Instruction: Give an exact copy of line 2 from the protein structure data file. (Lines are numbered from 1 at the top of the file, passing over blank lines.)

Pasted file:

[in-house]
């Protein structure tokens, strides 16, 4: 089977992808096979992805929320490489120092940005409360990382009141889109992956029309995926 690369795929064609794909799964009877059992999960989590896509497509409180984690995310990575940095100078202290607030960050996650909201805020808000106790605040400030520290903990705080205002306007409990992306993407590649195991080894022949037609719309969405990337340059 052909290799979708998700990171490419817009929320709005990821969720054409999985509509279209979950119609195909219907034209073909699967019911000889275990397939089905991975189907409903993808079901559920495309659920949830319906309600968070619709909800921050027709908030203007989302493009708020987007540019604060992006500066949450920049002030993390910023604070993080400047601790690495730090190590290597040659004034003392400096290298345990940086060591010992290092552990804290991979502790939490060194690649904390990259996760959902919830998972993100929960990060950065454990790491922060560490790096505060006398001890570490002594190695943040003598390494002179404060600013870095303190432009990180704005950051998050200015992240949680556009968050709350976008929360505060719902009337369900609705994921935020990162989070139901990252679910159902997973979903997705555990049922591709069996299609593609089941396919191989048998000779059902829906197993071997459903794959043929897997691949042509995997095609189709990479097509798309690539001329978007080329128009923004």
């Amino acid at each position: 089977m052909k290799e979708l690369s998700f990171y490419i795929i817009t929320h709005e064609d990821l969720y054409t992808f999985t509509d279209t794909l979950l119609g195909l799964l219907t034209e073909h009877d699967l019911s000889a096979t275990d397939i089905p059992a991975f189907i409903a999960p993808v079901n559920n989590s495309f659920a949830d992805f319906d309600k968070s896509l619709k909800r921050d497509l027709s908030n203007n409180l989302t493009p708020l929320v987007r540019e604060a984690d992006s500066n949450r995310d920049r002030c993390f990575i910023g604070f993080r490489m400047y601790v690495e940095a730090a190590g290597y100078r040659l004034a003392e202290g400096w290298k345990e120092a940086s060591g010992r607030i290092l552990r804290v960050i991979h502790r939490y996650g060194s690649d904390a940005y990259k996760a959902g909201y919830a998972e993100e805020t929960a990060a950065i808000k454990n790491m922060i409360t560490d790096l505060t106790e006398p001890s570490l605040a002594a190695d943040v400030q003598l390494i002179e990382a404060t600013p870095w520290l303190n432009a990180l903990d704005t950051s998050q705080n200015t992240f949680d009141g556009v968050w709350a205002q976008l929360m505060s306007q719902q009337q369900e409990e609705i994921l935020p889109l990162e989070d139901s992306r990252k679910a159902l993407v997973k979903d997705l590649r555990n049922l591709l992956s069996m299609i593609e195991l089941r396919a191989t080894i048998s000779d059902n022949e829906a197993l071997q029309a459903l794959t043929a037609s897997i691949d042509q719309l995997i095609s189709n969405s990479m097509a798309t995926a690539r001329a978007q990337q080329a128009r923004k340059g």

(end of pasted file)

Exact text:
């Protein structure tokens, strides 16, 4: 089977992808096979992805929320490489120092940005409360990382009141889109992956029309995926 690369795929064609794909799964009877059992999960989590896509497509409180984690995310990575940095100078202290607030960050996650909201805020808000106790605040400030520290903990705080205002306007409990992306993407590649195991080894022949037609719309969405990337340059 052909290799979708998700990171490419817009929320709005990821969720054409999985509509279209979950119609195909219907034209073909699967019911000889275990397939089905991975189907409903993808079901559920495309659920949830319906309600968070619709909800921050027709908030203007989302493009708020987007540019604060992006500066949450920049002030993390910023604070993080400047601790690495730090190590290597040659004034003392400096290298345990940086060591010992290092552990804290991979502790939490060194690649904390990259996760959902919830998972993100929960990060950065454990790491922060560490790096505060006398001890570490002594190695943040003598390494002179404060600013870095303190432009990180704005950051998050200015992240949680556009968050709350976008929360505060719902009337369900609705994921935020990162989070139901990252679910159902997973979903997705555990049922591709069996299609593609089941396919191989048998000779059902829906197993071997459903794959043929897997691949042509995997095609189709990479097509798309690539001329978007080329128009923004």